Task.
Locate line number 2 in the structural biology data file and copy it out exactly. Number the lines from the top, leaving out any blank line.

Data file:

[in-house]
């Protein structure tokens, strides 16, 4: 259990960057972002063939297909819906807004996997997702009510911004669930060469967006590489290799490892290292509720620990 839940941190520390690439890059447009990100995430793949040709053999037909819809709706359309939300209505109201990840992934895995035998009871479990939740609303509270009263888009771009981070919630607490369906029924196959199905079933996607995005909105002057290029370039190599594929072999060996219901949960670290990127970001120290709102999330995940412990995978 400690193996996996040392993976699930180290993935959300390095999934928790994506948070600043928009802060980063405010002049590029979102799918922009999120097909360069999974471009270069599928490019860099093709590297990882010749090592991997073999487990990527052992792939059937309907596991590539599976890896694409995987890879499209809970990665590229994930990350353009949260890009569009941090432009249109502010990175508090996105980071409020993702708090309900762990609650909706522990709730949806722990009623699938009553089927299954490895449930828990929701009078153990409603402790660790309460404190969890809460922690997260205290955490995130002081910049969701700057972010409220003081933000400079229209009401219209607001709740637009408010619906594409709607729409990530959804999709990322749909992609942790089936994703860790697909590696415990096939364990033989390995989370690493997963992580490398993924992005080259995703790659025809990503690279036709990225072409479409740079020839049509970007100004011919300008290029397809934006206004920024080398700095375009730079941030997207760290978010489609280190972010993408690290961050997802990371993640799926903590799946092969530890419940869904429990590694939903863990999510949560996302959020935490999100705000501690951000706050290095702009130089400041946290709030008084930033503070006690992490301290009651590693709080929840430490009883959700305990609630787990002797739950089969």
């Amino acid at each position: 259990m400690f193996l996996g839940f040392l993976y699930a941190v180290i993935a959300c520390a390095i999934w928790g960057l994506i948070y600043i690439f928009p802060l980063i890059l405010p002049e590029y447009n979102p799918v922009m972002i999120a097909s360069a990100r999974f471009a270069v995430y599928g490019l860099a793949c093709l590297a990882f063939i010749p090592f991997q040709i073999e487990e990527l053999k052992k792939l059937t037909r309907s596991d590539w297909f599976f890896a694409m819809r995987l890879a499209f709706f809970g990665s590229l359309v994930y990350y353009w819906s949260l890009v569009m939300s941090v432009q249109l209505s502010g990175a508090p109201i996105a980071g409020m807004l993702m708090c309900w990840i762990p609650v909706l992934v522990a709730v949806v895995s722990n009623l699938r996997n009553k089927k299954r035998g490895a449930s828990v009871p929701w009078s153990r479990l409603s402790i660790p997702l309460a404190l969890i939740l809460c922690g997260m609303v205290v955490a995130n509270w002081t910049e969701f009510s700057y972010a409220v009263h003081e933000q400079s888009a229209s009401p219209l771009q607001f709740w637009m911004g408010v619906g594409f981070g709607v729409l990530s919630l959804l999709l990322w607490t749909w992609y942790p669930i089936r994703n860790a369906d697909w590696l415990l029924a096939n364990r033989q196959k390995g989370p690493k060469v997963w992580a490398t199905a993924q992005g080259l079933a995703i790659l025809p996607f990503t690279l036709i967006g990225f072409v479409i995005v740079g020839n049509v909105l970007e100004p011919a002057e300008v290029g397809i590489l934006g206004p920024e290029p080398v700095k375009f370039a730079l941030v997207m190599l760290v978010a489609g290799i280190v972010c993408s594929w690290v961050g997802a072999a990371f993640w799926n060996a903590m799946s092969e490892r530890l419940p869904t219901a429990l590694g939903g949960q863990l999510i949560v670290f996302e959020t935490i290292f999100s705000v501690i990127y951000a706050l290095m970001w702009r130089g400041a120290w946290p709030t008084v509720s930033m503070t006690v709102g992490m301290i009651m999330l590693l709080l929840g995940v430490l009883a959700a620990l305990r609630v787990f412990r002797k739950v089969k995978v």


């Protein structure tokens, strides 16, 4: 259990960057972002063939297909819906807004996997997702009510911004669930060469967006590489290799490892290292509720620990 839940941190520390690439890059447009990100995430793949040709053999037909819809709706359309939300209505109201990840992934895995035998009871479990939740609303509270009263888009771009981070919630607490369906029924196959199905079933996607995005909105002057290029370039190599594929072999060996219901949960670290990127970001120290709102999330995940412990995978 400690193996996996040392993976699930180290993935959300390095999934928790994506948070600043928009802060980063405010002049590029979102799918922009999120097909360069999974471009270069599928490019860099093709590297990882010749090592991997073999487990990527052992792939059937309907596991590539599976890896694409995987890879499209809970990665590229994930990350353009949260890009569009941090432009249109502010990175508090996105980071409020993702708090309900762990609650909706522990709730949806722990009623699938009553089927299954490895449930828990929701009078153990409603402790660790309460404190969890809460922690997260205290955490995130002081910049969701700057972010409220003081933000400079229209009401219209607001709740637009408010619906594409709607729409990530959804999709990322749909992609942790089936994703860790697909590696415990096939364990033989390995989370690493997963992580490398993924992005080259995703790659025809990503690279036709990225072409479409740079020839049509970007100004011919300008290029397809934006206004920024080398700095375009730079941030997207760290978010489609280190972010993408690290961050997802990371993640799926903590799946092969530890419940869904429990590694939903863990999510949560996302959020935490999100705000501690951000706050290095702009130089400041946290709030008084930033503070006690992490301290009651590693709080929840430490009883959700305990609630787990002797739950089969």